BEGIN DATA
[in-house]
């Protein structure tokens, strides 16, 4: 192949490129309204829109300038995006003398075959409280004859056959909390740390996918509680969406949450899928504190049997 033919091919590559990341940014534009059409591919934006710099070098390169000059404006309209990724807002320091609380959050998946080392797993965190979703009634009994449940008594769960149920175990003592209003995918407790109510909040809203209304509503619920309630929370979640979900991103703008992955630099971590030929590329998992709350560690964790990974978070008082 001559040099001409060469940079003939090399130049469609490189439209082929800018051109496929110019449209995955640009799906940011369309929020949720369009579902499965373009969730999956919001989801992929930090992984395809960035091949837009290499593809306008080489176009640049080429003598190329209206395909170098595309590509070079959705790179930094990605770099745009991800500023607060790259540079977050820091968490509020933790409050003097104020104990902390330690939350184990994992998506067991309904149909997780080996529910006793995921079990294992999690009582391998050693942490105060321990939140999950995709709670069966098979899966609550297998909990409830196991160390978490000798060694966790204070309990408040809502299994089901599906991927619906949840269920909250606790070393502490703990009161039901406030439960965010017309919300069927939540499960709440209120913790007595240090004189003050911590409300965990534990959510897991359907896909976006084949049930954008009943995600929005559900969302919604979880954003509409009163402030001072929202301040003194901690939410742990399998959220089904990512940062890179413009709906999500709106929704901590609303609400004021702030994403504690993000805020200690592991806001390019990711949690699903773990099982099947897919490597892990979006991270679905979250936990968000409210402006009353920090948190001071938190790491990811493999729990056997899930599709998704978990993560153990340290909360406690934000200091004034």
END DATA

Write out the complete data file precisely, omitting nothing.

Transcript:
[in-house]
């Protein structure tokens, strides 16, 4: 192949490129309204829109300038995006003398075959409280004859056959909390740390996918509680969406949450899928504190049997 033919091919590559990341940014534009059409591919934006710099070098390169000059404006309209990724807002320091609380959050998946080392797993965190979703009634009994449940008594769960149920175990003592209003995918407790109510909040809203209304509503619920309630929370979640979900991103703008992955630099971590030929590329998992709350560690964790990974978070008082 001559040099001409060469940079003939090399130049469609490189439209082929800018051109496929110019449209995955640009799906940011369309929020949720369009579902499965373009969730999956919001989801992929930090992984395809960035091949837009290499593809306008080489176009640049080429003598190329209206395909170098595309590509070079959705790179930094990605770099745009991800500023607060790259540079977050820091968490509020933790409050003097104020104990902390330690939350184990994992998506067991309904149909997780080996529910006793995921079990294992999690009582391998050693942490105060321990939140999950995709709670069966098979899966609550297998909990409830196991160390978490000798060694966790204070309990408040809502299994089901599906991927619906949840269920909250606790070393502490703990009161039901406030439960965010017309919300069927939540499960709440209120913790007595240090004189003050911590409300965990534990959510897991359907896909976006084949049930954008009943995600929005559900969302919604979880954003509409009163402030001072929202301040003194901690939410742990399998959220089904990512940062890179413009709906999500709106929704901590609303609400004021702030994403504690993000805020200690592991806001390019990711949690699903773990099982099947897919490597892990979006991270679905979250936990968000409210402006009353920090948190001071938190790491990811493999729990056997899930599709998704978990993560153990340290909360406690934000200091004034």